Exploring the biographies of high-achieving students: how to social environments and classroom experiences enable them to identify as 'good at maths'?
University of Cambridge
Faculty of Education
Master of Philosophy (MPhil)
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Pomeroy, D. (2012). Exploring the biographies of high-achieving students: how to social environments and classroom experiences enable them to identify as 'good at maths'? (Masters thesis). https://doi.org/10.17863/CAM.24948
School students are more likely to enjoy and succeed in the compulsory, high-stakes subject of mathematics if they are able to identify as ‘good at maths’. This study investigated the manner in which students’ social and classroom experiences regulated how easily they could adopt this learner identity. According to previous research, historical and popular discourses portray mathematics as cold, rational, and masculine, and mathematicians as socially incompetent ‘geeks’. Therefore, identifying with mathematics can conflict with femininity and sociality. Furthermore, mathematics is often perceived as a subject that puts intelligence, or lack thereof, on public display, inducing anxiety, shame, and a protective distancing from mathematics. Semi-structured interviews with seven postgraduate students at an elite British university, from a range of disciplines and nationalities, explored the processes by which the participants came to see themselves as (not) ‘good at maths’. All but one had achieved very good or outstanding mathematics results at school and identified as ‘good at maths’. Using open coding and cross-case analysis I identified two themes. Firstly, the participants were members of peer groups in which academic achievement was highly valued, contrasting with studies which report students downplaying their achievement to avoid being seen as a ‘geek’. Secondly, the participants derived a strong sense of pride and satisfaction from doing well in maths, and this emotional reward was reinforced by the perception that mathematics was ‘either right or wrong’ and therefore displayed their intelligence ‘objectively’. This study highlights the need to explore ways of fostering a classroom culture which values achievement, and to identify pedagogies which make mathematical success less one-dimensional, especially for students less privileged than this study’s participants. The analysis points towards some ‘pockets of hope’ in existing schools which provide blueprints for a more equitable approach to teaching mathematics.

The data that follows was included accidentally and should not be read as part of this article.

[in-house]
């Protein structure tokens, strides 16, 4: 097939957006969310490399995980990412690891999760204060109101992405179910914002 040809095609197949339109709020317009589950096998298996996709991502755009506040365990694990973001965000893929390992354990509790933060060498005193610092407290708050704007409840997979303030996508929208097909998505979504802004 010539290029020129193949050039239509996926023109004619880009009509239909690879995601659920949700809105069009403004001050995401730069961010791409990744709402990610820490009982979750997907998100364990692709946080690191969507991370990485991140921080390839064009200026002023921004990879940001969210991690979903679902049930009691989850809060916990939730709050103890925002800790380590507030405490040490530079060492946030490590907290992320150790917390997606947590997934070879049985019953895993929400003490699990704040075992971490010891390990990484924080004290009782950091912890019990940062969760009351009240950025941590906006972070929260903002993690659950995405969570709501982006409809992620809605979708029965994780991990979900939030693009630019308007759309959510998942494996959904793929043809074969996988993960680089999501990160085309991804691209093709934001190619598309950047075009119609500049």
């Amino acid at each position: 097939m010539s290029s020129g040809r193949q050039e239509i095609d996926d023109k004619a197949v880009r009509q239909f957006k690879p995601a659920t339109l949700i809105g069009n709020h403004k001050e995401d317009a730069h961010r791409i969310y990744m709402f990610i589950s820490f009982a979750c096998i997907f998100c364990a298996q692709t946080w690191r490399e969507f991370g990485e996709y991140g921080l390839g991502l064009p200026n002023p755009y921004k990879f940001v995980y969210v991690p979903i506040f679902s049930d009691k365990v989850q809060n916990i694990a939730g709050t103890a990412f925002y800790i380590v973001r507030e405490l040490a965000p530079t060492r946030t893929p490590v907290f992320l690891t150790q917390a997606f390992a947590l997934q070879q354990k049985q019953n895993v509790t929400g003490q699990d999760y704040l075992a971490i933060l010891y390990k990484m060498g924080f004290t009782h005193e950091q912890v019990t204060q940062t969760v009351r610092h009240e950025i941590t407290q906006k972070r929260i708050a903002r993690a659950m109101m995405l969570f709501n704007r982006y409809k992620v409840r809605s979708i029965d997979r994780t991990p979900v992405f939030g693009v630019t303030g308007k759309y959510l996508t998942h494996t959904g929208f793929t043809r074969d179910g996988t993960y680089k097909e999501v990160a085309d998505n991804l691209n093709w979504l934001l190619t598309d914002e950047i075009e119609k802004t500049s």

gender, social class, mathematics education, Bourdieu, discourse, high achievement
Study funded by a Woolf Fisher Scholarship in Education at Cambridge. This scholarship is jointly funded by the Woolf Fisher Trust (New Zealand) and the Cambridge Trusts.
This record's DOI: https://doi.org/10.17863/CAM.24948
Attribution 4.0 International (CC BY 4.0)
Licence URL: https://creativecommons.org/licenses/by/4.0/